May Chairs Update: RTPI London

The last two events of our election series saw the region host talks on Environmental Resilience and on the future of the London Economy.

The former talk on the environment was kindly hosted by AECOM with speakers from AECOM, Greater London National Park, Jacobs and hosted by our very own George Weeks. RTPI London is calling for a variety of planning, energy, transport and fiscal policies are needed to build public and corporate involvement, and to show leadership on air pollution  and climate change. Such interventions the Mayor can possibly take include, updating the Air Quality Plan, advancing the start date of the Ultra Low Emissions Zone and extending the Congestion Charging Zones to restrict the number of polluting vehicles on the roads. Rolling out a new fleet of electric buses and taxis, along with a city-wide network of electric vehicle charging stations. Furthermore London should join the growing list of cities which have pledged to either run on 100% clean energy or make an 80% reduction in greenhouse gas emissions by 2050.  A review will be available soon.

The London Economy event, questioned tackle risks, shocks, growth and imbalance in the economy and the role of planning. London is a truly global city and we questioned the role of the Mayor in maintaining this economic success. Hosted at 55 Broadway by TfL, hosted by RTPI London and Atkins Zoe Green and with speakers from ARUP, Centre for Cities, Volterra Partners and Atkins, saw a call by Joanna Rowelle for a London Infrastructure Fund, which London could directly fund the infrastructure it needs. This is rather than relying on central Government – based on the premise that London were to retain more of the tax receipts it generates.

The concept of “Transport Investment Zones” was promoted, this is a mechanism which seeks to directly capture the maximum land value uplift a particular transport intervention generates, initially developing the business case for such projects on this basis, and providing a framework for incentivising the public and private sector to work together more cost-effectively. Joanna also called for the use of more radical mechanisms to secure investment funding – increased exploitation of Tax-Increment Funding, and more local authority / public sector use of Bond structures to generate capital for investment purposes. Finally she called for a more use of zoning to de-risk development and reduce planning “red-tape” – the “Permission in Principle” concept within the Housing and Planning bill opens the door to wider use of this.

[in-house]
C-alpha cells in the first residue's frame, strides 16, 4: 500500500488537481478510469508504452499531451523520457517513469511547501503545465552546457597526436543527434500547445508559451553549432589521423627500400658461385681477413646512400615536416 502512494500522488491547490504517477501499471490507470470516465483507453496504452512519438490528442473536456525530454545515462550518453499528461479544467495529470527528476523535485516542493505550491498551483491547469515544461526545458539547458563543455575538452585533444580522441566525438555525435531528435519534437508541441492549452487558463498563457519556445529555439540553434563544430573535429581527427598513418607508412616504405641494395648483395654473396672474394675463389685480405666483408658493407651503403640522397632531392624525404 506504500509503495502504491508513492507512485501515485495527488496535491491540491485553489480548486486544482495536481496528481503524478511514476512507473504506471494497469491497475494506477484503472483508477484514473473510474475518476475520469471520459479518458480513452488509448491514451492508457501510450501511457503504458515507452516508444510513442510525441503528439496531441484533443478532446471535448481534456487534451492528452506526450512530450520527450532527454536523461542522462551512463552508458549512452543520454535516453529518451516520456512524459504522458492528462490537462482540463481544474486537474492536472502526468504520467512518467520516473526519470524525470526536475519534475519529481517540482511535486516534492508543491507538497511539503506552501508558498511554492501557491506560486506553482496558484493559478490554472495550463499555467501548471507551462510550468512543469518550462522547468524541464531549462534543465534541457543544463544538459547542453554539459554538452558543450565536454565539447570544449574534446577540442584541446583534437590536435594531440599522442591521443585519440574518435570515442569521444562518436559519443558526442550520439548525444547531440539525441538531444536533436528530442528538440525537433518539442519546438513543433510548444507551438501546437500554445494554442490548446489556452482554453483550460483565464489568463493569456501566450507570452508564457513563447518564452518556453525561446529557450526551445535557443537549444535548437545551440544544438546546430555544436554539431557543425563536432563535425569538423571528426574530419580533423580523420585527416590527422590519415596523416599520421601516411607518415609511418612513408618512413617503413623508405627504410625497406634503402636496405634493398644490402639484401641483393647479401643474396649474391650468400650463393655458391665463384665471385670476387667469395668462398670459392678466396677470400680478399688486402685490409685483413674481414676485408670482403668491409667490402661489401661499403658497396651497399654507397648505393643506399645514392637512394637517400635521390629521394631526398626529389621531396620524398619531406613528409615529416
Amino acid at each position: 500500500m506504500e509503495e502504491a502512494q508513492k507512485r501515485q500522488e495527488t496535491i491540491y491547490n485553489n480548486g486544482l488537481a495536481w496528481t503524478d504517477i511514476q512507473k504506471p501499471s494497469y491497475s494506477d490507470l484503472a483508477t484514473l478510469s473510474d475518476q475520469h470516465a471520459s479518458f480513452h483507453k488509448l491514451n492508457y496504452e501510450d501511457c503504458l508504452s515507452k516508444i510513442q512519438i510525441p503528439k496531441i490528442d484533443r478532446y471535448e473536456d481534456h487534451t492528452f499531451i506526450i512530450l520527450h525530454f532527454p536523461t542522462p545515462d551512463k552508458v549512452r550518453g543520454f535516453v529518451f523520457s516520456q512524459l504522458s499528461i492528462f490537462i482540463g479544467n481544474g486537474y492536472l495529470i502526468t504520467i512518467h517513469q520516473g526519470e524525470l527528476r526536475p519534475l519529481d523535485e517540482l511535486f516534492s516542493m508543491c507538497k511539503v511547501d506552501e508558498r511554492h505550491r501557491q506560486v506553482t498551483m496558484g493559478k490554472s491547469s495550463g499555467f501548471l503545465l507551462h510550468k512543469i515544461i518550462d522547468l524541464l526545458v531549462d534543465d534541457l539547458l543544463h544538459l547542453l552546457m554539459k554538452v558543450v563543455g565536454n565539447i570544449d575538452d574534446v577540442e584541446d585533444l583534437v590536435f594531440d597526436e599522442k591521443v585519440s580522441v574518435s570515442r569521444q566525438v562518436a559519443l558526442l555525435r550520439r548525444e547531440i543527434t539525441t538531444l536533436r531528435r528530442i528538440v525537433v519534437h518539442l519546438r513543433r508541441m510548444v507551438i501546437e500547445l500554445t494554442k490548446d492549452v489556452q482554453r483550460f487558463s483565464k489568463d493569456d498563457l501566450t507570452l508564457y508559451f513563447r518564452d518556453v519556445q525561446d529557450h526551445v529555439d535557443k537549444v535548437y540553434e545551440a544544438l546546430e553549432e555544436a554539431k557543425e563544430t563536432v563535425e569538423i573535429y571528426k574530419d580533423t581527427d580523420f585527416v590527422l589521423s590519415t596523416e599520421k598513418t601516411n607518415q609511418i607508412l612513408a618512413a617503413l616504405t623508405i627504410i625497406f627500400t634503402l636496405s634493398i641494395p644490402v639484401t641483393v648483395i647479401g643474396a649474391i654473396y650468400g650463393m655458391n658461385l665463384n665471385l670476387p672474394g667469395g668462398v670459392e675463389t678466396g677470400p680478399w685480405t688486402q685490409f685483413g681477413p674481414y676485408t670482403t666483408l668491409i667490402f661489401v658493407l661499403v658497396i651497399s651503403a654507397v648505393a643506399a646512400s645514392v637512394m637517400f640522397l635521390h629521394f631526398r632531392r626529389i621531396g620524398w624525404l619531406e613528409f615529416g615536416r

Ed Clarke from Centre for Cities noted that London has the highest population of graduates in the whole of the UK – this drives the cities attractiveness to both large and small companies. London acts as a massive filter for early professionals – seeing massive in-migration of 18-30 year olds, then steadily increasing out-migrations of older generations as they move further out from the centre. Fundamentally though the majority of those moving out do so to the wider south-east, retaining accessibility to London jobs market. • 40% of all of London’s Private Sector jobs are concentrated on just 8.6% of London’s total area – underlines the crucial importance of the CAZ. The City of London is obviously the biggest driver –10% of all of London’s private sector jobs are concentrated on just 0.2% of London’s total area. Ed noted that to accommodate growth, there should be positive feedback loops whereby politicians would be incentivised to consider more ambitious land use changes by retaining any value uplift locally.

Ellie Evans from Volterra noted that ratio of average personal annual salary to house prices is the largest it’s ever been nationally, but this is particularly magnified in London. In 2015, the average UK-wide house price had increased to 6 x personal annual salary; based on an increased national average salary of £27k, the average house price is now £162k; 141% of  2009 prices. In 2009, the average London house price was 8 x personal annual salary; ie, based on a national average salary of £23k, the average house price was £184k.

In 2015, the average London house price had increased to 13 x personal annual salary; based on an increased national average salary of £27k, the average house price is now £351k; 191% of 2009 prices.

To this end, large companies are now struggling to attract and retain talent in London, due to the high proportion of salary that is spent on accommodation; Deloitte, amongst others, are now purchasing properties and subsidising rent for certain employees. Ellie called for a greater use of Tax-Increment Funding is required to enable the generation of capital required for infrastructure improvements, with greater powers devolved to London / a “City-Deal” enabling greater retention of taxes.

Ensuring that for social infrastructure we are better at forecasting and planning increased provisions.  – in the UK we’re very good at only spotting capacity issues when it’s they hit critical levels, and even then it generally takes longer for things to be resolved / built

GLA should make stronger reference to market forces and actual delivery trends – too much attention is given to ‘capacity’, which then isn’t taken up in the plan period. •              Longer term approaches to the Private Rented Sector need to be driven through – landlords should be better regulated to encourage long term-relationships with tenants and to consider the investments over longer timescales – will be difficult to achieve, but much of Europe exists on this model.

I then summarised the 8 events / debates that we have had across the series.